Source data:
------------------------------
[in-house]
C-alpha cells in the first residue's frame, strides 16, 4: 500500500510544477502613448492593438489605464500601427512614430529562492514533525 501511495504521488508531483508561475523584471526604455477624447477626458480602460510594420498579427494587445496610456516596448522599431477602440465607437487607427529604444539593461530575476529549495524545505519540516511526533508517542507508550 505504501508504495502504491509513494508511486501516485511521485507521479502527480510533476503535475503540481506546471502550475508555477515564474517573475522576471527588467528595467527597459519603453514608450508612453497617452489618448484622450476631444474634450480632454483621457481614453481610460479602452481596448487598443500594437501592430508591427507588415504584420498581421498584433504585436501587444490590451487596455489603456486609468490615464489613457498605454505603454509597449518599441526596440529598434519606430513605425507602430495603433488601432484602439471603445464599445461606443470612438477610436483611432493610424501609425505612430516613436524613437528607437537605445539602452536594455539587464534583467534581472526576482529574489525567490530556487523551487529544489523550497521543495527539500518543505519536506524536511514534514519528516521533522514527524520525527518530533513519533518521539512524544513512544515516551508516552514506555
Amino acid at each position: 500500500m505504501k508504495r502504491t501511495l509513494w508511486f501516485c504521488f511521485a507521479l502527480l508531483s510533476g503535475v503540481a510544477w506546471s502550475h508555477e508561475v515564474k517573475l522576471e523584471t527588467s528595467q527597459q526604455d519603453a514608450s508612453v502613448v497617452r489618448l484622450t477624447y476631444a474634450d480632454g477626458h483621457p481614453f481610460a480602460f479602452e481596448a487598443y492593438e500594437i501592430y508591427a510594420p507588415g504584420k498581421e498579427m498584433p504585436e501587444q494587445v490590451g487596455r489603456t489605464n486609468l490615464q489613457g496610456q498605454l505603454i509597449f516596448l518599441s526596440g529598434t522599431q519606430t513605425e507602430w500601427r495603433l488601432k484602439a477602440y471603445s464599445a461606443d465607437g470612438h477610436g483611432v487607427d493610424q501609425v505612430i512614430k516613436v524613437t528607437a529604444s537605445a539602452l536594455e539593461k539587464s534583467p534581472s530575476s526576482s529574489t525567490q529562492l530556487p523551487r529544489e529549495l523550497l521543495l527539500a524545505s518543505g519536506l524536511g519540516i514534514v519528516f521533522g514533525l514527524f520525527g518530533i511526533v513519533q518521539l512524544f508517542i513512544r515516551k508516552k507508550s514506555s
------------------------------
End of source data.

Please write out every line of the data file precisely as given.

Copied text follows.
[in-house]
C-alpha cells in the first residue's frame, strides 16, 4: 500500500510544477502613448492593438489605464500601427512614430529562492514533525 501511495504521488508531483508561475523584471526604455477624447477626458480602460510594420498579427494587445496610456516596448522599431477602440465607437487607427529604444539593461530575476529549495524545505519540516511526533508517542507508550 505504501508504495502504491509513494508511486501516485511521485507521479502527480510533476503535475503540481506546471502550475508555477515564474517573475522576471527588467528595467527597459519603453514608450508612453497617452489618448484622450476631444474634450480632454483621457481614453481610460479602452481596448487598443500594437501592430508591427507588415504584420498581421498584433504585436501587444490590451487596455489603456486609468490615464489613457498605454505603454509597449518599441526596440529598434519606430513605425507602430495603433488601432484602439471603445464599445461606443470612438477610436483611432493610424501609425505612430516613436524613437528607437537605445539602452536594455539587464534583467534581472526576482529574489525567490530556487523551487529544489523550497521543495527539500518543505519536506524536511514534514519528516521533522514527524520525527518530533513519533518521539512524544513512544515516551508516552514506555
Amino acid at each position: 500500500m505504501k508504495r502504491t501511495l509513494w508511486f501516485c504521488f511521485a507521479l502527480l508531483s510533476g503535475v503540481a510544477w506546471s502550475h508555477e508561475v515564474k517573475l522576471e523584471t527588467s528595467q527597459q526604455d519603453a514608450s508612453v502613448v497617452r489618448l484622450t477624447y476631444a474634450d480632454g477626458h483621457p481614453f481610460a480602460f479602452e481596448a487598443y492593438e500594437i501592430y508591427a510594420p507588415g504584420k498581421e498579427m498584433p504585436e501587444q494587445v490590451g487596455r489603456t489605464n486609468l490615464q489613457g496610456q498605454l505603454i509597449f516596448l518599441s526596440g529598434t522599431q519606430t513605425e507602430w500601427r495603433l488601432k484602439a477602440y471603445s464599445a461606443d465607437g470612438h477610436g483611432v487607427d493610424q501609425v505612430i512614430k516613436v524613437t528607437a529604444s537605445a539602452l536594455e539593461k539587464s534583467p534581472s530575476s526576482s529574489t525567490q529562492l530556487p523551487r529544489e529549495l523550497l521543495l527539500a524545505s518543505g519536506l524536511g519540516i514534514v519528516f521533522g514533525l514527524f520525527g518530533i511526533v513519533q518521539l512524544f508517542i513512544r515516551k508516552k507508550s514506555s